Vacancies and jobs in the UK: November 2022

Estimates of the number of vacancies and jobs for the UK.

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Release date:
15 November 2022

Next release:
13 December 2022

2. Main points

  • The number of job vacancies in August to October 2022 was 1,225,000, which is a decrease of 46,000 from May to July 2022.

  • Quarterly growth fell for the fourth consecutive period to negative 3.6% in August to October 2022.

  • In August to October 2022, vacancies were 429,000 (54%) above the January to March 2020 pre-coronavirus (COVID-19) level but only 32,000 (2.7%) above the level of a year ago.

  • In July to September 2022, the number of unemployed people per vacancy was at 1.0, which is unchanged from the previous quarter and indicative of a tight labour market.

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3. Vacancies for August to October 2022

In August to October 2022, the estimated number of vacancies fell by 46,000 on the quarter to 1,225,000; this is the fourth consecutive quarterly fall since May to July 2022.

The headline vacancy estimates are based on three-month averages, which naturally involve some time lag. Insights into trends in October 2022 are provided by two experimental sources: single-month vacancy estimates (see Strengths and limitations) in Dataset X06 and Adzuna Online job advert estimates. Both the single-month vacancy estimates in Dataset X06 and the online job advert estimates increased in October 2022, although both datasets should be used with caution when comparing with the headline vacancy figures, as neither are seasonally adjusted. Additionally, the vacancies recorded in Dataset X06 show estimates based on responses from businesses selected in a single month.

The overall quarterly growth rate fell to negative 3.6% in August to October 2022, with the rate of growth falling in 12 of the 18 industry sectors. Information and communication, and accommodation and food service activities were the lowest at negative 11.9% and negative 11.3%, respectively.

August to October 2022 was the fourth consecutive period to show a quarterly fall in the number of vacancies, decreasing by 46,000. The industry sectors displaying the largest falls in vacancy numbers were accommodation and food service activities, down 19,000, plus professional, scientific and technical activities, and wholesale and retail trade; repair of motor vehicles and motorcycles, both down by 9,000 on the quarter. Education and construction had the largest increases, up by 9,000 and 5,000 on the quarter, respectively.

The continued fall in the number of vacancies has coincided with an increasing number of respondents citing economic pressures as a factor in decisions to hold back on recruitment.

In August to October 2022, the total number of vacancies was 429,000 (54%) above the January to March 2020 pre-coronavirus (COVID-19) pandemic level, with the largest increase in human health and social work, which was up 76,000. When comparing with the same time last year, total vacancies increased by 32,000 (2.7%), with human health and social work again showing the largest growth of 21,000 (11.1%).

The number of vacancies remains high after a prolonged period of positive growth from July to September 2020 to March to May 2022, and provides the basis for a historically tight labour market. In July to September 2022, the number of unemployed people per vacancy was at 1.0, unchanged from its level in the previous quarter.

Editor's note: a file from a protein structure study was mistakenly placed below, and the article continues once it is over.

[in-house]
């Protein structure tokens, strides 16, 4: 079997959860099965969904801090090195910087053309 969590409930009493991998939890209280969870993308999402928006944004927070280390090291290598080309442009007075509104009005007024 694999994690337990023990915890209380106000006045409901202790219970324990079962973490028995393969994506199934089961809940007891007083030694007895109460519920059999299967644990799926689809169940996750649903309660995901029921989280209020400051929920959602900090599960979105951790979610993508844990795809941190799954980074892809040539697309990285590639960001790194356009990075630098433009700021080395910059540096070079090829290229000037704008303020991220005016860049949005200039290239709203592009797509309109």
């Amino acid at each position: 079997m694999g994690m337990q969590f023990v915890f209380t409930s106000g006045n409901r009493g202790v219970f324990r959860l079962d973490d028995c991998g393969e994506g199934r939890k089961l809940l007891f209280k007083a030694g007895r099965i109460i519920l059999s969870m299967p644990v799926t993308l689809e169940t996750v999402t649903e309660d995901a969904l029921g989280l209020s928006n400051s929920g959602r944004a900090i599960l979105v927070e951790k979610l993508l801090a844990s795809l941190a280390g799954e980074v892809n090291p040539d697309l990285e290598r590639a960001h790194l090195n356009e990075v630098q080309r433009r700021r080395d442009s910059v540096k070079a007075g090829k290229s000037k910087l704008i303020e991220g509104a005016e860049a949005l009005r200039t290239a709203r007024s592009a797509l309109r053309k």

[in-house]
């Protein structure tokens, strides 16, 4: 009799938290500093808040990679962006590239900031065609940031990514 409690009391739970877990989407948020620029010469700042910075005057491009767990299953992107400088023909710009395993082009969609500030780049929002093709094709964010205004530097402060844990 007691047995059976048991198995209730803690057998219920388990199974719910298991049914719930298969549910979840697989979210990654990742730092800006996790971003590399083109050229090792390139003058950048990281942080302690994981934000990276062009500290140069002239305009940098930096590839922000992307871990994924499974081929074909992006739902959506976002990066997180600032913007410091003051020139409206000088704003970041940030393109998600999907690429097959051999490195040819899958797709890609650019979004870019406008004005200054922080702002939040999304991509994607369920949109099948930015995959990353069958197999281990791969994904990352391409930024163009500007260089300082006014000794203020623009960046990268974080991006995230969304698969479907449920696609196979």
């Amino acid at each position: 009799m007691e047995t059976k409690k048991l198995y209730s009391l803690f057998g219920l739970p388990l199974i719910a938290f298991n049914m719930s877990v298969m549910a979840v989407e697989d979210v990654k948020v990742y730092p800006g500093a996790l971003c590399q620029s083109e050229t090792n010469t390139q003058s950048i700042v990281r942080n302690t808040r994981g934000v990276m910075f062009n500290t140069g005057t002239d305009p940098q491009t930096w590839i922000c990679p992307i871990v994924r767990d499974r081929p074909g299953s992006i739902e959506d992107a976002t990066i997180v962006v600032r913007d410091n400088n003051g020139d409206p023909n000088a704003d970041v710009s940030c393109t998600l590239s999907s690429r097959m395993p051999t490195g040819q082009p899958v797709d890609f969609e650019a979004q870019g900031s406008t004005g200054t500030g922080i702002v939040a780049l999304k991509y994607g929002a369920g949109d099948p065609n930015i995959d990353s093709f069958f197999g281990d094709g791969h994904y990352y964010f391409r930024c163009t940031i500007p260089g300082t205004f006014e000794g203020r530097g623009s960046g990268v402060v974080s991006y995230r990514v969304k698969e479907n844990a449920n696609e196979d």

For the third consecutive period, there was no quarterly growth in any industry size band.

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4. Jobs, vacancies and wider labour market measures

Our estimated number of workforce jobs for June 2022 (next updated December 2022) was a record high of 35.8 million, which is an increase of 171,000 jobs from December 2019 following quarterly increases throughout 2021 and into 2022. The June 2022 estimate is the first time it has exceeded pre-coronavirus (COVID19) pandemic levels.

The total number of jobs includes both employee jobs and self-employment jobs, with both rising in the quarter to June 2022. Employee jobs in June 2022 have continued to grow and are now at a record high of nearly 31.5 million, which is 710,000 above their December 2019 pre-coronavirus level. However, this rate of growth has not been seen in the self-employment jobs, which remain 548,000 below December 2019 levels. The growth in the employee jobs component of workforce jobs can also be seen in the number of employees on payroll reported in the Earnings and employment from Pay As You Earn Real Time Information, seasonally adjusted dataset, which has increased every month since February 2021.

Across industries, the recovery has varied, with half of the sectors still below their pre-pandemic levels in June 2022. The sectors showing a large number of job losses, wholesale and retail trade; repair of motor vehicle and motorcycles, and other service activities, have been offset by large gains in administration and support activities, human health and social work, and professional, scientific and technical activities.

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5. Vacancies and jobs data

Vacancies by industry
Dataset VACS02 | Released 15 November 2022
Estimates of vacancies by industry (Standard Industrial Classification 2007).

Workforce jobs summary
Dataset JOBS01 | Released 13 September 2022
Estimates of jobs by type of job (including employee jobs, self-employment jobs, HM Forces and government-supported trainees).

Workforce jobs by industry
Dataset JOBS02 | Released 13 September 2022